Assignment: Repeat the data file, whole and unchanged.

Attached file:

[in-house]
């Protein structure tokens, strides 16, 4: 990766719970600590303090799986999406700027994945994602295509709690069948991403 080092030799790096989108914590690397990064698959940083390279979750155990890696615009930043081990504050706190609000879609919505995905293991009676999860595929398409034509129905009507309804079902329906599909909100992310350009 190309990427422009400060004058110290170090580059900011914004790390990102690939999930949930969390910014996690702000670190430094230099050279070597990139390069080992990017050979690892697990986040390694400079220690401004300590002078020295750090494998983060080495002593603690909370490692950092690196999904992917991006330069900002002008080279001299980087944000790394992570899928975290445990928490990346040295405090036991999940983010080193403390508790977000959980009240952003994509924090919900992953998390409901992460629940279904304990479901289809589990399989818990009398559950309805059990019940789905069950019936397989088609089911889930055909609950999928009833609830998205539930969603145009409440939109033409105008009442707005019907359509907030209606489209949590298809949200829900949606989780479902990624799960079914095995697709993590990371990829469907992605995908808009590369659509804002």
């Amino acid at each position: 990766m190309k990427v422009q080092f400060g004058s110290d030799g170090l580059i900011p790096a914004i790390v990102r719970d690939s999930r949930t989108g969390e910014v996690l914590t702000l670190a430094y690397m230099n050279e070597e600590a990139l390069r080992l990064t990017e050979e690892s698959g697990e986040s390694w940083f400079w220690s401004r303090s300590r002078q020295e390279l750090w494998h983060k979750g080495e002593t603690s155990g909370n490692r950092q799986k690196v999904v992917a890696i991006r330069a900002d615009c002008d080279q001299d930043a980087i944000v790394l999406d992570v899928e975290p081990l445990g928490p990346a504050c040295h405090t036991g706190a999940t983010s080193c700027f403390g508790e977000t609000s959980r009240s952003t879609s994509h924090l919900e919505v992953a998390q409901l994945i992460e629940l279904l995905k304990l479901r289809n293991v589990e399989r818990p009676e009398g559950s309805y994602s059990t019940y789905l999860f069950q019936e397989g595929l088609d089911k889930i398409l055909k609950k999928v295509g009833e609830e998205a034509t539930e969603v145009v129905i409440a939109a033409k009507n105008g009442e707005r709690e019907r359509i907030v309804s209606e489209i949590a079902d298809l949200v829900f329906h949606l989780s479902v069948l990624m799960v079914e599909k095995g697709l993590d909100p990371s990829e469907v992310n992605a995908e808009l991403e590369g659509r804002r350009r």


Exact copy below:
[in-house]
């Protein structure tokens, strides 16, 4: 990766719970600590303090799986999406700027994945994602295509709690069948991403 080092030799790096989108914590690397990064698959940083390279979750155990890696615009930043081990504050706190609000879609919505995905293991009676999860595929398409034509129905009507309804079902329906599909909100992310350009 190309990427422009400060004058110290170090580059900011914004790390990102690939999930949930969390910014996690702000670190430094230099050279070597990139390069080992990017050979690892697990986040390694400079220690401004300590002078020295750090494998983060080495002593603690909370490692950092690196999904992917991006330069900002002008080279001299980087944000790394992570899928975290445990928490990346040295405090036991999940983010080193403390508790977000959980009240952003994509924090919900992953998390409901992460629940279904304990479901289809589990399989818990009398559950309805059990019940789905069950019936397989088609089911889930055909609950999928009833609830998205539930969603145009409440939109033409105008009442707005019907359509907030209606489209949590298809949200829900949606989780479902990624799960079914095995697709993590990371990829469907992605995908808009590369659509804002």
């Amino acid at each position: 990766m190309k990427v422009q080092f400060g004058s110290d030799g170090l580059i900011p790096a914004i790390v990102r719970d690939s999930r949930t989108g969390e910014v996690l914590t702000l670190a430094y690397m230099n050279e070597e600590a990139l390069r080992l990064t990017e050979e690892s698959g697990e986040s390694w940083f400079w220690s401004r303090s300590r002078q020295e390279l750090w494998h983060k979750g080495e002593t603690s155990g909370n490692r950092q799986k690196v999904v992917a890696i991006r330069a900002d615009c002008d080279q001299d930043a980087i944000v790394l999406d992570v899928e975290p081990l445990g928490p990346a504050c040295h405090t036991g706190a999940t983010s080193c700027f403390g508790e977000t609000s959980r009240s952003t879609s994509h924090l919900e919505v992953a998390q409901l994945i992460e629940l279904l995905k304990l479901r289809n293991v589990e399989r818990p009676e009398g559950s309805y994602s059990t019940y789905l999860f069950q019936e397989g595929l088609d089911k889930i398409l055909k609950k999928v295509g009833e609830e998205a034509t539930e969603v145009v129905i409440a939109a033409k009507n105008g009442e707005r709690e019907r359509i907030v309804s209606e489209i949590a079902d298809l949200v829900f329906h949606l989780s479902v069948l990624m799960v079914e599909k095995g697709l993590d909100p990371s990829e469907v992310n992605a995908e808009l991403e590369g659509r804002r350009r």